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  8. Feed The Trees

    Feed The Trees Active Member

    Le Mans style would be a double edged sword. If they show the cars can race for 24 hours straight with fast pit stops then it's a huge success. If the batteries start giving up the ghost or cars need to be towed for lack of battery power (which can totally happen with gas) then it won't help the cause. Failures happen in gas cars all the time, but the difference is we have seen trillions of gas power car hours so it's not bothersome, and people are looking to see the fail points of EV.
  9. Domenick

    Domenick Administrator Staff Member

    In case you weren't aware of this, Panoz and Green4U Technologies are putting together an electric Garage 56 entry. Will be interesting to see how quick and effective their battery-swapping approach works (or doesn't).

    I think Formula E should have gone with a battery-swapping model, but they were afraid that the pack might separate from the vehicle and be dangerous in a crash, so they kept it integrated within the chassis.
  10. Feed The Trees

    Feed The Trees Active Member

    Battery swaps will never be a viable solution for every day life so I'm glad they didn't. A big point of racing is to develop viable products and test.
  11. Joao C. Correa

    Joao C. Correa New Member

    And why not an all Electric 24H Le Mans held in the second semester? ... and free of too much rules... recharges or swapping at team choice... with categories for Teslas, Nissans, BMWs... and others... It will be a flavor of the first rallies and races of the beginning of the past century... A.C.O. want money too... I believe :)
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  13. Domenick

    Domenick Administrator Staff Member

    I would argue car swapping also isn't a viable solution for every day life either. :)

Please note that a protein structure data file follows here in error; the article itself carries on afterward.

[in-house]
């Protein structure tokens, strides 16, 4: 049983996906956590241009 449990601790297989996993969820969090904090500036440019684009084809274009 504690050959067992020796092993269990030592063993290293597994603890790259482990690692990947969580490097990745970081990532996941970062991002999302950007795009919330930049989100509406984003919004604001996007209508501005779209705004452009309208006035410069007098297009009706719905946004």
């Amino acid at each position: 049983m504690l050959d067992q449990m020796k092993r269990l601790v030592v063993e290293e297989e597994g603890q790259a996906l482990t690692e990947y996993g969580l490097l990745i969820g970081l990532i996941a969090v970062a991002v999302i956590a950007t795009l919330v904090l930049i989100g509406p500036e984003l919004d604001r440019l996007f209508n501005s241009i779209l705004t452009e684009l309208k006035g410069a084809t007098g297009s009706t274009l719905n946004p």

Of course, I'd prefer to see flash charging, but it isn't a viable technology yet. Ok, well, it is, but the battery chemistry that can handle it isn't energy dense enough to be used in a racing vehicle. Swapping would be a compromise to allow all the other systems to be tested and allow for a racing spectacle.
  14. Pushmi-Pullyu

    Pushmi-Pullyu Well-Known Member

    "Never" is a long time.

    Well said, sir!

    I agree that it's unlikely that battery swapping is ever going to be economically viable for mainstream passenger cars. But that constitutes only a fraction of all the vehicles people use every day.

    What about long-distance freight trucking? There might be an economic case there. What about electric propulsion airplanes? What about heavy construction vehicles, used at work sites far removed from the grid?

    What about front-line combat vehicles? If I was a BEV tank commander, I wouldn't want to wait around for even a 10-minute charge! "Please, mister enemy tank commander, may we have a 15 minute time-out before you start shooting again, so I can recharge my tank?" Somehow I don't think that's going to work very well! (Well actually, that's more of an argument for PHEV combat vehicles rather than BEV combat vehicles with battery swapping.)

    There may be several applications where battery swapping may prove more practical than the alternative solutions.
  15. Domenick

    Domenick Administrator Staff Member

    By the time batteries are small enough and have the standardized packaging that would allow them to be used in various makes and models, flash charging (5-minute charging) should be in place and a lot easier to deal with than the logistics required for swapping infrastructure.

    Yeah, there could be some outlying use cases, where swapping might make sense (endurance racing, military, etc) but for the common Joe/Josephine, it probably won't come into play.
  16. Pushmi-Pullyu

    Pushmi-Pullyu Well-Known Member

    I don't see that as happening, at least not on any widespread basis. Legacy auto makers compete on the basis of their ICEngines; I think future PEV makers will compete on the basis of their battery packs. I just don't see standardization ever getting much foothold, any more than there is standardization of ICEngines in gasmobiles.

    Just my opinion, of course.
    Domenick likes this.
  17. Feed The Trees

    Feed The Trees Active Member

    Because if you can charge a car fast enough then an industrial application where can train handlers should also be viable. As I understand they already mega fast charge city busses way past what a consumer car can do.